It’s the antithesis of the plague that haunts the adult life. It’s the best part of the best days. It’s diametrically opposed to busyness.
Let me explain.
Nine days ago I was sitting with Stephanie in Saint Joseph, Michigan waiting for the annual celebration of July 4th to explode into the sky. It was a warm day (for Michiganders at least), but not too hot.
We wanted a great spot to see the fireworks on the bluff that overlooks lake Michigan where the fireworks would be, so we arrived around 7:00 or so. This is early because the sun doesn’t set here until around 9:30ish. We didn’t mind the long wait, we had plenty of things to fill the time with. I brought homework (hooray!), and Steph brought a book. It was great.
I was really concerned with my homework, because some of it entailed studying for a test that was the following morning. It bummed me out, and I began to question why we drove to Saint Joseph, why it was so hot, and why I hadn’t studied earlier!
To make things worse, when the fireworks starting going off around 10:00, a tree jumped perfectly in our way and all of that waiting was wasted.
We moved quickly and fortunately found a spot that circumvented the tree’s malicious blockage.
Nice. Now the fireworks could be seen. Throughout all of this, I didn’t realize that an irrepressible thunderstorm was coming right for us.
Try and visualize this.
We were sitting with our heads craned to the right watching the fireworks and to our left was a rumbling, yet paradoxically quiet storm lurching towards us.
What’s embarrassing is that I might’ve missed seeing the lightning entirely if it weren’t for a child behind us ebulliently describing the storm to his mother in great detail.
The boy said to his mother, “Mom, look! It looks like the lightning is running away from the fireworks!” She replied simply, “Honey, I’m pretty sure the lightning will always win against fireworks.”
Right there amidst the crowd and the noise, God spoke to me through a small boy’s wonder.
As the fireworks and thunder continued to light up the sky, I reflected on the evening and the events leading up to it.
My obsession and stress caused by busyness very effectively blocked my ability to wonder — to enjoy and observe the beauty around me.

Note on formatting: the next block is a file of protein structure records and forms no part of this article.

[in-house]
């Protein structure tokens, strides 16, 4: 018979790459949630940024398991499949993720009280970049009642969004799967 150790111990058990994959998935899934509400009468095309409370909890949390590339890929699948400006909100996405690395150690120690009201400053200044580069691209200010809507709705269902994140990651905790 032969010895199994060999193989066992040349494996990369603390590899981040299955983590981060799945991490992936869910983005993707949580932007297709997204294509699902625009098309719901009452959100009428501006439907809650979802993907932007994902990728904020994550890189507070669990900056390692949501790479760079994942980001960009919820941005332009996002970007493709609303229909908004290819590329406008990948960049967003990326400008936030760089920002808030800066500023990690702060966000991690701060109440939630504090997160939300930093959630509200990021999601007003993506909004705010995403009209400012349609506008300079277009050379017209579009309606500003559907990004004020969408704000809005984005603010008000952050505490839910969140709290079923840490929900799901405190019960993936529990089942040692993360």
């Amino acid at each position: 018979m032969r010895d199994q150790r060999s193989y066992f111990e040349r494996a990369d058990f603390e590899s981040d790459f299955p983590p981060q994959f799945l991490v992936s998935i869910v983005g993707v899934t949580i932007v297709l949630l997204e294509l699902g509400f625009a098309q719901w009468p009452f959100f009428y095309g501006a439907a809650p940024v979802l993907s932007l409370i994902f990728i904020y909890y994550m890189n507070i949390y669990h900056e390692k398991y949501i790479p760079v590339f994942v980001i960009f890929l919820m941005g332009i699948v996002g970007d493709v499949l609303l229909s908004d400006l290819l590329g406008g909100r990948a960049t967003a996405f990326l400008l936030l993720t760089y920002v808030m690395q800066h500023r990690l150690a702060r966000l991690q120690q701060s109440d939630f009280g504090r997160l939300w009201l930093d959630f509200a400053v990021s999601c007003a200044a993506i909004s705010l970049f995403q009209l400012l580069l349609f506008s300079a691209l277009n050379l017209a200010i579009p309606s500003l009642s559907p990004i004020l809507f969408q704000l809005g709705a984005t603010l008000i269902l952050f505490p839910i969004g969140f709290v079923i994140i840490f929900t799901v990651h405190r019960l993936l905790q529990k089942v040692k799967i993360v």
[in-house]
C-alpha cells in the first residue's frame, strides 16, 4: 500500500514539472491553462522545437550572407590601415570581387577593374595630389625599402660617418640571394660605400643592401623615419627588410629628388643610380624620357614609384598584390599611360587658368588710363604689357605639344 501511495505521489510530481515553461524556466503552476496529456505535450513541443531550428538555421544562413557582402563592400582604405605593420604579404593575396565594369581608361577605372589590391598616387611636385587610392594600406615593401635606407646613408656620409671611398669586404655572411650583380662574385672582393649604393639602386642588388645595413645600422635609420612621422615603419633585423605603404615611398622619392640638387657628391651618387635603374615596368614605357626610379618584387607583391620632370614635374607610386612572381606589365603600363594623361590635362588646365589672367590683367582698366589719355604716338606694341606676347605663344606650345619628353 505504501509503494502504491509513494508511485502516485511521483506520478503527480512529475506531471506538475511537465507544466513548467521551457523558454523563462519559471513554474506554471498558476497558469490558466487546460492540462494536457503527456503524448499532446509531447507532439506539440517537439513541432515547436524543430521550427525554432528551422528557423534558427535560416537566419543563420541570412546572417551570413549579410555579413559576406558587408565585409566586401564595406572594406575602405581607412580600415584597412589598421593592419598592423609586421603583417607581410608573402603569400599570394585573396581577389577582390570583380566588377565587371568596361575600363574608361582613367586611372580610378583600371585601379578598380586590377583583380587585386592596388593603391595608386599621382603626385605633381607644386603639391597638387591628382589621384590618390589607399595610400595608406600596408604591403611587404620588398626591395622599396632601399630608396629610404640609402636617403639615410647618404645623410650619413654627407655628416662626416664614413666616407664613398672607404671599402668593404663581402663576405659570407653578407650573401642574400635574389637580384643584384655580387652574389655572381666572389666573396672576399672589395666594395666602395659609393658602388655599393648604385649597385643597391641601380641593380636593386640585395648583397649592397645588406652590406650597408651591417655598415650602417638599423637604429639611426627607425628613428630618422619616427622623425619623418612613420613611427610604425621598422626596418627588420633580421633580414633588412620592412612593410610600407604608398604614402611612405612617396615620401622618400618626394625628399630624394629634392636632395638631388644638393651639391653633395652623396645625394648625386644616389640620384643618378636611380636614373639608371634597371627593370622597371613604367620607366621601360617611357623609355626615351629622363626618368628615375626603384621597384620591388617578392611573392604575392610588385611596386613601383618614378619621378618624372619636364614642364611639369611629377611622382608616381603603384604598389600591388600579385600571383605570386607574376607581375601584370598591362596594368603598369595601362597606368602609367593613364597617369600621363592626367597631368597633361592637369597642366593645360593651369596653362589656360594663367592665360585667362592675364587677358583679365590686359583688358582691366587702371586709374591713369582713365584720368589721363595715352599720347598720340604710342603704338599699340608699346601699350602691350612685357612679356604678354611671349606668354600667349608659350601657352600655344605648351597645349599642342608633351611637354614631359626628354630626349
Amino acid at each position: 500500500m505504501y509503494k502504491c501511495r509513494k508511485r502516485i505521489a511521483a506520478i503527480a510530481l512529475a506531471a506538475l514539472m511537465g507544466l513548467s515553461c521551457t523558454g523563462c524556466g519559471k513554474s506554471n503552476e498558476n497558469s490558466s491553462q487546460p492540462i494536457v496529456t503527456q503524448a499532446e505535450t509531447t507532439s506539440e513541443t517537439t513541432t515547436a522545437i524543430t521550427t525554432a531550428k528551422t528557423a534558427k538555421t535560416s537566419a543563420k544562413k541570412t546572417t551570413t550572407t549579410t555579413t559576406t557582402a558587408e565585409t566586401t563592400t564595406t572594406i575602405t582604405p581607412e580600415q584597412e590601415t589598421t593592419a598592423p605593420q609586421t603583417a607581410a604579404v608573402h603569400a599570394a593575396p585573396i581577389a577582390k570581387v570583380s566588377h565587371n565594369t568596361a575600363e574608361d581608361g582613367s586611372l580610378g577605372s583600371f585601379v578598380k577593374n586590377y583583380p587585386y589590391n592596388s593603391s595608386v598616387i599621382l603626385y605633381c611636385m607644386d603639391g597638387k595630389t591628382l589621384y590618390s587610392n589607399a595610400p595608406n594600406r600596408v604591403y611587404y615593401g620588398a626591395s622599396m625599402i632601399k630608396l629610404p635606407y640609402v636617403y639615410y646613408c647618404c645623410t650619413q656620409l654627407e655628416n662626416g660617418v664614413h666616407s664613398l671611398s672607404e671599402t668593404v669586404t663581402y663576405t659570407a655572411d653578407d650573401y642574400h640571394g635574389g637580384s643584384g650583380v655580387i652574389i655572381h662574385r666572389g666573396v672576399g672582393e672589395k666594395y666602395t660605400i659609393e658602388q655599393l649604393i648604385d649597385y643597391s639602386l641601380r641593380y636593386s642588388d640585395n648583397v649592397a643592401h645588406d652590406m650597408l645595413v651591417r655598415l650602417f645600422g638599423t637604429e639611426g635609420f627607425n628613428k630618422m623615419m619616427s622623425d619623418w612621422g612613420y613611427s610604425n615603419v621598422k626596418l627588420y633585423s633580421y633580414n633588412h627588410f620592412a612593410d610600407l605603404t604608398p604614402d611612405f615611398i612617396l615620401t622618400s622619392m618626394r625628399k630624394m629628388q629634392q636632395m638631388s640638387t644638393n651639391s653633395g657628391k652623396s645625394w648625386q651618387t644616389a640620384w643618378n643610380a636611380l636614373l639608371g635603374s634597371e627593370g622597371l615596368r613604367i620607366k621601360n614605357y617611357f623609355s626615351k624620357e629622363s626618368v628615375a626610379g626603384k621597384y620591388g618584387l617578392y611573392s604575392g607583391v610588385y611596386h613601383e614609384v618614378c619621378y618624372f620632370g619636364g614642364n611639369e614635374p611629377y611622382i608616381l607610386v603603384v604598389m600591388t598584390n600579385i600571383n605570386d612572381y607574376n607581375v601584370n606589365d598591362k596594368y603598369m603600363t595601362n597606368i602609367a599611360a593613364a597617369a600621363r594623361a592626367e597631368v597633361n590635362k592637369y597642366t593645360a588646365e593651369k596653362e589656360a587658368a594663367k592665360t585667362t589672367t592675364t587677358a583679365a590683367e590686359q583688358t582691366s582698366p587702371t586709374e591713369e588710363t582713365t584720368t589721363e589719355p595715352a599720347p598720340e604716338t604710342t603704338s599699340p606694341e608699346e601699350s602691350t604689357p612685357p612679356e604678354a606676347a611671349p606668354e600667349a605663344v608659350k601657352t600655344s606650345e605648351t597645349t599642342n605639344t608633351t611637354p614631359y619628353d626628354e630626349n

As Steph and I walked back to the car, I began to notice the fireflies that continued the light show. I remembered the children running around playing with their frisbees and foam footballs. I remembered Steph sitting there next to me smiling as we ate our picnic. I remembered that being in school and having a test to study for is such a huge blessing.
I missed all of these little things because I was looking forward to the huge thing.
God is yearning to speak to you — to me — to us through the small, everyday things. After all, it was Him that made it all in the first place. It makes logical sense that His creations would reflect His character.
Job really throws it down.
“But ask the animals, and they will teach you, or the birds in the sky, and they will tell you; or speak to the earth, and it will teach you, or let the fish in the sea inform you. Which of all these does not know that the hand of the Lord has done this? In his hand is the life of every creature and the breath of all mankind.”
These lessons and beauty are all around us. But busyness undermines their value.
I wonder how many things I miss when I am so concerned about all of the stuff I have to do. I wonder how often God provides an answer to our prayer or a glimpse of His character and it goes unnoticed. I wonder if I’ll forget about wondering as soon as I’m busy with something else.
I wonder. Do you?
Jonny has been involved with Enspire Productions since 2009. He is currently enrolled in the MDiv. program at the Andrews University Theological Seminary.